An exaggerated inflammatory process is considered an important pathophysiological feature of complex regional pain syndrome type 1 (CRPS-1). The hypothalamic-pituitary-adrenal (HPA) axis serves as a negative feedback mechanism for inflammatory processes. The present study examined the HPA axis function in patients with CRPS-1 by a determination of cortisol concentrations in saliva. Three sets of saliva samples were sequentially collected from 24 patients with CRPS-1 during medication (on-Med), 72. h after stopping medication (off-Med) and 8. h after the oral administration of 1. mg dexamethasone. One set of saliva samples was collected from healthy controls. The cortisol awakening response (CAR) and diurnal cortisol decline (DCD) were used as indices for HPA axis function. Cortisol levels during the post-awakening period in patients were increased following withdrawal of medications. The CAR during the off-Med condition was disappeared after administration of dexamethasone. Among the examined CRPS-related numerical variables, the frequency of spontaneous pain attacks showed relationships with the indices of HPA axis function. After classifying the patients into two subgroups, we observed that the CAR and DCD in patient who had a relatively high frequency of spontaneous pain attacks (subgroup 5≤) were lower and less steep than those in patient who had a relatively low frequency of spontaneous pain attacks (subgroup 0-4) for the on- and off-Med conditions. The CAR and DCD in subgroup 5≤ during their off-Med condition were comparable to those in controls. These results suggest that the increase in frequency of spontaneous pain attacks is associated with a reduced CAR and flattened DCD in patients CRPS-1. © 2012 Elsevier Ltd.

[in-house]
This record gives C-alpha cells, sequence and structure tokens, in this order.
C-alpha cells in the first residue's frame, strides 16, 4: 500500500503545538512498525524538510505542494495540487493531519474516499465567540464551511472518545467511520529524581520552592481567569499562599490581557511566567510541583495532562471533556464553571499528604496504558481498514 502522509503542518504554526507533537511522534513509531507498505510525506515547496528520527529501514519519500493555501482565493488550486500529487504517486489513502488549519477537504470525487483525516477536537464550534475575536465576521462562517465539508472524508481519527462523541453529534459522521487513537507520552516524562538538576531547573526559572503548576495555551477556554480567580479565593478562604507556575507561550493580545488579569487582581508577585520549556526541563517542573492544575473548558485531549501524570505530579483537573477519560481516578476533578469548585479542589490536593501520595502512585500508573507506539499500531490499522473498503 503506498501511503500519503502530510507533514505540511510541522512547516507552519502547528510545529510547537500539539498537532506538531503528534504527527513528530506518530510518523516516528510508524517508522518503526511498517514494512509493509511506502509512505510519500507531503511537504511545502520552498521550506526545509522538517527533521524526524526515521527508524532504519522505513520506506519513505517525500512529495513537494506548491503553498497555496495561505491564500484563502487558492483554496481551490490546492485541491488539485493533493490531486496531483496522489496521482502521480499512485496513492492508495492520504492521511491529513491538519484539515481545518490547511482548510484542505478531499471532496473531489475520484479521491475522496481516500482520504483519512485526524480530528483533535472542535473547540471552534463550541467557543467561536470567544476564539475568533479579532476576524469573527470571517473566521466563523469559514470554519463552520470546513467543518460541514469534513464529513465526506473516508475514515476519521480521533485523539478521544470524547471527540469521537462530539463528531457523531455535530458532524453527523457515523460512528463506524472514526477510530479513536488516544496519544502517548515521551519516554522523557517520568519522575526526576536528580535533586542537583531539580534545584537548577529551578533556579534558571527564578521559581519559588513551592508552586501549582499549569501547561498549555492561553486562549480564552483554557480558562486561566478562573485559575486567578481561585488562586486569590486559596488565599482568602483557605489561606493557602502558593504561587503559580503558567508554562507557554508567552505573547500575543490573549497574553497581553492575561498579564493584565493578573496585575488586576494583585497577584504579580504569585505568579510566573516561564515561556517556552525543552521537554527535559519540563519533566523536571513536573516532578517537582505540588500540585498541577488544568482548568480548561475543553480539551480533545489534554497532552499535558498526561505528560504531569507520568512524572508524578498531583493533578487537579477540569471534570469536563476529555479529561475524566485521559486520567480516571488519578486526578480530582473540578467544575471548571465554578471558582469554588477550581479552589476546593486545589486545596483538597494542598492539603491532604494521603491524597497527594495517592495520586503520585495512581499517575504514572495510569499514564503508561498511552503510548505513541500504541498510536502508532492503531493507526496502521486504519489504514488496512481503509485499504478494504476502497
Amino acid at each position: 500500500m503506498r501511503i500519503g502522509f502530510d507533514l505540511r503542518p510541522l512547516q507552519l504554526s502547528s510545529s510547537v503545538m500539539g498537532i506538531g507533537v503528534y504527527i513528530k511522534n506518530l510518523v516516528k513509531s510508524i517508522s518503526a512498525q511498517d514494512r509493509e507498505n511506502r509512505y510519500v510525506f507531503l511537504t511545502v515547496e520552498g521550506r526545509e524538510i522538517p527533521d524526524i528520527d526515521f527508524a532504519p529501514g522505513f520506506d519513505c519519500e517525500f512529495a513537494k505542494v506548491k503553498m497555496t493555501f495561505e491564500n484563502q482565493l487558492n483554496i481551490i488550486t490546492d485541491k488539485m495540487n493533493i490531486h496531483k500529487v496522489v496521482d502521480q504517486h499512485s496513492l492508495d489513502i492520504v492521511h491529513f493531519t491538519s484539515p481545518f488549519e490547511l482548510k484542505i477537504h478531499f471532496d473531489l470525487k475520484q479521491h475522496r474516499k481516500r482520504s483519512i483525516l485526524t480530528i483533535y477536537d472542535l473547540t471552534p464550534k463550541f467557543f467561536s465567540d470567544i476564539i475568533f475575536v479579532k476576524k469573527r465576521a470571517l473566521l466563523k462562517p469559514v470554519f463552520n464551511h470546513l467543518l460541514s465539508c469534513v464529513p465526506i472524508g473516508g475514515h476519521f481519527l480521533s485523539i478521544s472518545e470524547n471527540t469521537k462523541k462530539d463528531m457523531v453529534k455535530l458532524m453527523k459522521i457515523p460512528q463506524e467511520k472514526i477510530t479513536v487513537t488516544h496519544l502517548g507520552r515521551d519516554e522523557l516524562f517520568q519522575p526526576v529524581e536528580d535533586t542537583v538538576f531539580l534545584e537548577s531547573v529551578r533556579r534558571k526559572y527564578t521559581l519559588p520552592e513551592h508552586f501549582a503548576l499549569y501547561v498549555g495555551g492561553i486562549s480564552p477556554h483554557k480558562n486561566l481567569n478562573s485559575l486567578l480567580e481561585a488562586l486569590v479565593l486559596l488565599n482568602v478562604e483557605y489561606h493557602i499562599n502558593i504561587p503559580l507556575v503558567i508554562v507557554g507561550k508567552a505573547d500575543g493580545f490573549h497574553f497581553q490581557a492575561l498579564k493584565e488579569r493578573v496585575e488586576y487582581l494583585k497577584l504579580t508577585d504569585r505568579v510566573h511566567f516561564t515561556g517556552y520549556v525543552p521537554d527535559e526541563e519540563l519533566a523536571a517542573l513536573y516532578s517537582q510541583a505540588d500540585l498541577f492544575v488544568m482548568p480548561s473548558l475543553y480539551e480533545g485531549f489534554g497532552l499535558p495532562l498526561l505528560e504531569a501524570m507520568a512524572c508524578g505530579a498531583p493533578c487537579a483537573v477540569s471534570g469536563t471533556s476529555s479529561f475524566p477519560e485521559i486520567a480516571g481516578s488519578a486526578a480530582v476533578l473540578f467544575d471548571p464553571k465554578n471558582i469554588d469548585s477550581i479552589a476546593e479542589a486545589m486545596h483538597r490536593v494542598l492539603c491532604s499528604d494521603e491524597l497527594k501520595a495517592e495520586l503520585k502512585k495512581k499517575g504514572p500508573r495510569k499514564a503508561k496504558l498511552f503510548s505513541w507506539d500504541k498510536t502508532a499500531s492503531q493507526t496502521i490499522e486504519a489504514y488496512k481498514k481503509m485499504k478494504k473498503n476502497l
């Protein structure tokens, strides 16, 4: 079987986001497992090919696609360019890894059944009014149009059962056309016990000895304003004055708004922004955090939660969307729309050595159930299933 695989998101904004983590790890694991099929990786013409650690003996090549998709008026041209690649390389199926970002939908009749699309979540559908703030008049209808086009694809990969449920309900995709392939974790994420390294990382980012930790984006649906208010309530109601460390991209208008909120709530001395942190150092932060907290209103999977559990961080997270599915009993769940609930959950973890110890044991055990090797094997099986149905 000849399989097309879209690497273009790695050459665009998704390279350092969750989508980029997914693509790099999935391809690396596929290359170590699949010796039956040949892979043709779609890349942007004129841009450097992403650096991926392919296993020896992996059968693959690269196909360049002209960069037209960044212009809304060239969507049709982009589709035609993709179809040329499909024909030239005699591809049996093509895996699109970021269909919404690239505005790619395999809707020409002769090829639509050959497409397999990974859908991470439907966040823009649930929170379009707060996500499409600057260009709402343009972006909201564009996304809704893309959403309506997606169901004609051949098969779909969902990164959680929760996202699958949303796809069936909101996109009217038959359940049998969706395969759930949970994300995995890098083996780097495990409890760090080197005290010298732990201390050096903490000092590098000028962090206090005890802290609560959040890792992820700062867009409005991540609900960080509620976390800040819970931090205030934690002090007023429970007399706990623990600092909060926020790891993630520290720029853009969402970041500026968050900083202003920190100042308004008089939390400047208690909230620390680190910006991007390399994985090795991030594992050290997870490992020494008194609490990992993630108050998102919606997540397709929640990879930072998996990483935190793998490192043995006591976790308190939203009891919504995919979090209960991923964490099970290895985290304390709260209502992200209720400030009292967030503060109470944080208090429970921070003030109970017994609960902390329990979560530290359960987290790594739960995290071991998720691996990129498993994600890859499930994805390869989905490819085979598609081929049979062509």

Lee S.,Seoul National University | Cho B.-K.,The Armed Forces Capital Hospital | Kim H.,Catholic University of Korea
Journal of Korean Neurosurgical Society | Year: 2013

Presented here is a 36-year-old male with arterial hypertension who developed brainstem edema and intracranial hemorrhage. Magnetic resonance scan revealed diffuse brainstem hyperintensity in T2-weighted and fluid-attenuated inversion-recovery images, with an increase in apparent diffusion coefficient values. After a reduction in blood pressure, rapid resolution of the brainstem edema was observed on follow-up. The patient's condition was thus interpreted as hypertensive brainstem encephalopathy. While many consider this a vasogenic phenomenon, induced by sudden, severe hypertension, the precise mechanism remains unclear. Prompt recognition and aggressive antihypertensive treatment in such patients are essential to prevent permanent or life-threatening neurologic injury. © 2013 The Korean Neurosurgical Society.